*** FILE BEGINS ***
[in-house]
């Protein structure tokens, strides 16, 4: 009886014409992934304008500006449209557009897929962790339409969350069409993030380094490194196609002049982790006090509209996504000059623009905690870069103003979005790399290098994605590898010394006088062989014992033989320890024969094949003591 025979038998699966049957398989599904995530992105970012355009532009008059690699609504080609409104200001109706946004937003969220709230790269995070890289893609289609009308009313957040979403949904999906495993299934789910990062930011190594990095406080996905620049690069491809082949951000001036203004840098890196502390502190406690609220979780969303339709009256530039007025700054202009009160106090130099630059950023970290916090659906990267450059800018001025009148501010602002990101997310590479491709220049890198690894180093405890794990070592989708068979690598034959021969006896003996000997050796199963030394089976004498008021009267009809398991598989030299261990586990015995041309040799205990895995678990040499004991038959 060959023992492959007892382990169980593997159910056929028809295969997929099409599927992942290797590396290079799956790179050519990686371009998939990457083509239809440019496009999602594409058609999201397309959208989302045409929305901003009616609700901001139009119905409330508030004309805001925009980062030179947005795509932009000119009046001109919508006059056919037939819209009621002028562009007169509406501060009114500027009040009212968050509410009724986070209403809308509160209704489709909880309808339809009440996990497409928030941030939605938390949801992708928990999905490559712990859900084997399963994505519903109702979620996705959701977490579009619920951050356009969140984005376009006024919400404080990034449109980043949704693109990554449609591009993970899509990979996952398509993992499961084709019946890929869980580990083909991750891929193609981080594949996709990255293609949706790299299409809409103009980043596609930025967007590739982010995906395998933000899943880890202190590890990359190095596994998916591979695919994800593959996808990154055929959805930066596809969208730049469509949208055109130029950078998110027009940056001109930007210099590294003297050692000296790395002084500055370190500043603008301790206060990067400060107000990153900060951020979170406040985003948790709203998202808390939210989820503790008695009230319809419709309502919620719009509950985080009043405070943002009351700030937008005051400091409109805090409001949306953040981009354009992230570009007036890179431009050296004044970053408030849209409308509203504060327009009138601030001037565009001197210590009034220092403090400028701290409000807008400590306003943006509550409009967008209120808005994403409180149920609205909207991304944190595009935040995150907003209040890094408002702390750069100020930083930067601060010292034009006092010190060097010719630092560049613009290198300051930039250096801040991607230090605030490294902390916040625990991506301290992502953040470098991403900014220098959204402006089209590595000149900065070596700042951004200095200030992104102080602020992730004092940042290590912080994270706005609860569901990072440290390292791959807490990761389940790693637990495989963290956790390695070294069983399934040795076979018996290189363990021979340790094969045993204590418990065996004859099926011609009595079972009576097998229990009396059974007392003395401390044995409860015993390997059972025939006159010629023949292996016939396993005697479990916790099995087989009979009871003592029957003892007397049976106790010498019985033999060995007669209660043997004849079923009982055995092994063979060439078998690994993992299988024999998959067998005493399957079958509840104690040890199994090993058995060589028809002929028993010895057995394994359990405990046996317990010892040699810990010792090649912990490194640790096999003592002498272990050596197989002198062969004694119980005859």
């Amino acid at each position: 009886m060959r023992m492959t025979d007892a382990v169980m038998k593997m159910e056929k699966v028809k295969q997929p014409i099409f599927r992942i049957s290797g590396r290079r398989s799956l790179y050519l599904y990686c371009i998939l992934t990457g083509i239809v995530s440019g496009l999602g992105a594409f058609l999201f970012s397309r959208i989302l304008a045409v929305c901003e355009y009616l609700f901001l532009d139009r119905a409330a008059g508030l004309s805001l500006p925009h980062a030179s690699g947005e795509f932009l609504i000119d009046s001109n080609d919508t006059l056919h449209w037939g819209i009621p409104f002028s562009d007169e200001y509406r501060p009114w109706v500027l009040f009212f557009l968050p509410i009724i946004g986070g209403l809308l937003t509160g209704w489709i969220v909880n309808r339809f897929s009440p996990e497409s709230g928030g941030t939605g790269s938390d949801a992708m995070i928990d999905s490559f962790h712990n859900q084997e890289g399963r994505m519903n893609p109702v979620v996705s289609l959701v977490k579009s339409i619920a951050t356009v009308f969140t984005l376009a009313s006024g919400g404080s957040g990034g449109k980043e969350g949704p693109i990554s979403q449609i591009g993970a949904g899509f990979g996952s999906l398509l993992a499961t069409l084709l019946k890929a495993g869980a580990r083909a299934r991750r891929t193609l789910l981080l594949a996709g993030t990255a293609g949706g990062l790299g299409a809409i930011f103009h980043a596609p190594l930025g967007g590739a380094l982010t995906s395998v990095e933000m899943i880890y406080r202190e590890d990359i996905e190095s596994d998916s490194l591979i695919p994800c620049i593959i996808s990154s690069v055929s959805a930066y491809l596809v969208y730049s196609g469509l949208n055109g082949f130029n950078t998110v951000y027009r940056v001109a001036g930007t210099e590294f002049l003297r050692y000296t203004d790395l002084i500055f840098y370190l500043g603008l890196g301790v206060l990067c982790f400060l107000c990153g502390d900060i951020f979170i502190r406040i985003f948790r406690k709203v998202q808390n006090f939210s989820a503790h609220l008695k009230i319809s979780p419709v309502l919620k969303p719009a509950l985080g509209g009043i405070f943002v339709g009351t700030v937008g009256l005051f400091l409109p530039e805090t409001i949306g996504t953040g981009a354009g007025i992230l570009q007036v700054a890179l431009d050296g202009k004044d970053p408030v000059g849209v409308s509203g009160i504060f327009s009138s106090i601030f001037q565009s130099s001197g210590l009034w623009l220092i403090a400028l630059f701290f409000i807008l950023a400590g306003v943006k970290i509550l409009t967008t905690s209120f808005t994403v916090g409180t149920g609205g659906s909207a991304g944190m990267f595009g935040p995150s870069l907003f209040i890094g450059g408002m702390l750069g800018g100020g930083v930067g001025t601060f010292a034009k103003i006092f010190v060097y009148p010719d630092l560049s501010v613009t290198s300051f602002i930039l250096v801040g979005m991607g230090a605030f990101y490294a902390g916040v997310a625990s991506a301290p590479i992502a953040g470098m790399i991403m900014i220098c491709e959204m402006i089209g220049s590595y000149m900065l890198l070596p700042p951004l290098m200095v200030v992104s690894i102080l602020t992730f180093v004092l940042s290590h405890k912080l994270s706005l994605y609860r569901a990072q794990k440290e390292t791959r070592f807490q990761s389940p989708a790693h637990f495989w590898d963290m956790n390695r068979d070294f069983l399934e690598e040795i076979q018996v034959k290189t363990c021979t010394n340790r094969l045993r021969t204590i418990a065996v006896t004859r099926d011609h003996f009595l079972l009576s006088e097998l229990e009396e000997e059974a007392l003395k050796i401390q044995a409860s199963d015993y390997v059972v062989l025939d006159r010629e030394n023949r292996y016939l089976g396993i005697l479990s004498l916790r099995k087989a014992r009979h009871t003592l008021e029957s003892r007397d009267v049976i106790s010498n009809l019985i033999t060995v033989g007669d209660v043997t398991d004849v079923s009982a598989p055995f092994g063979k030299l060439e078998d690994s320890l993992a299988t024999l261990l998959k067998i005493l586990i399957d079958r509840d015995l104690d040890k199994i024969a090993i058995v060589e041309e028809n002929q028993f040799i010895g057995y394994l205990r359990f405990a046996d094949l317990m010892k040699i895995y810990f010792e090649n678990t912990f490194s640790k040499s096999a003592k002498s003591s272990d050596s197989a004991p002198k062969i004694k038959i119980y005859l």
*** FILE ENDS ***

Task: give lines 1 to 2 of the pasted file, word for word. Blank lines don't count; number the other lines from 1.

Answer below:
[in-house]
């Protein structure tokens, strides 16, 4: 009886014409992934304008500006449209557009897929962790339409969350069409993030380094490194196609002049982790006090509209996504000059623009905690870069103003979005790399290098994605590898010394006088062989014992033989320890024969094949003591 025979038998699966049957398989599904995530992105970012355009532009008059690699609504080609409104200001109706946004937003969220709230790269995070890289893609289609009308009313957040979403949904999906495993299934789910990062930011190594990095406080996905620049690069491809082949951000001036203004840098890196502390502190406690609220979780969303339709009256530039007025700054202009009160106090130099630059950023970290916090659906990267450059800018001025009148501010602002990101997310590479491709220049890198690894180093405890794990070592989708068979690598034959021969006896003996000997050796199963030394089976004498008021009267009809398991598989030299261990586990015995041309040799205990895995678990040499004991038959 060959023992492959007892382990169980593997159910056929028809295969997929099409599927992942290797590396290079799956790179050519990686371009998939990457083509239809440019496009999602594409058609999201397309959208989302045409929305901003009616609700901001139009119905409330508030004309805001925009980062030179947005795509932009000119009046001109919508006059056919037939819209009621002028562009007169509406501060009114500027009040009212968050509410009724986070209403809308509160209704489709909880309808339809009440996990497409928030941030939605938390949801992708928990999905490559712990859900084997399963994505519903109702979620996705959701977490579009619920951050356009969140984005376009006024919400404080990034449109980043949704693109990554449609591009993970899509990979996952398509993992499961084709019946890929869980580990083909991750891929193609981080594949996709990255293609949706790299299409809409103009980043596609930025967007590739982010995906395998933000899943880890202190590890990359190095596994998916591979695919994800593959996808990154055929959805930066596809969208730049469509949208055109130029950078998110027009940056001109930007210099590294003297050692000296790395002084500055370190500043603008301790206060990067400060107000990153900060951020979170406040985003948790709203998202808390939210989820503790008695009230319809419709309502919620719009509950985080009043405070943002009351700030937008005051400091409109805090409001949306953040981009354009992230570009007036890179431009050296004044970053408030849209409308509203504060327009009138601030001037565009001197210590009034220092403090400028701290409000807008400590306003943006509550409009967008209120808005994403409180149920609205909207991304944190595009935040995150907003209040890094408002702390750069100020930083930067601060010292034009006092010190060097010719630092560049613009290198300051930039250096801040991607230090605030490294902390916040625990991506301290992502953040470098991403900014220098959204402006089209590595000149900065070596700042951004200095200030992104102080602020992730004092940042290590912080994270706005609860569901990072440290390292791959807490990761389940790693637990495989963290956790390695070294069983399934040795076979018996290189363990021979340790094969045993204590418990065996004859099926011609009595079972009576097998229990009396059974007392003395401390044995409860015993390997059972025939006159010629023949292996016939396993005697479990916790099995087989009979009871003592029957003892007397049976106790010498019985033999060995007669209660043997004849079923009982055995092994063979060439078998690994993992299988024999998959067998005493399957079958509840104690040890199994090993058995060589028809002929028993010895057995394994359990405990046996317990010892040699810990010792090649912990490194640790096999003592002498272990050596197989002198062969004694119980005859």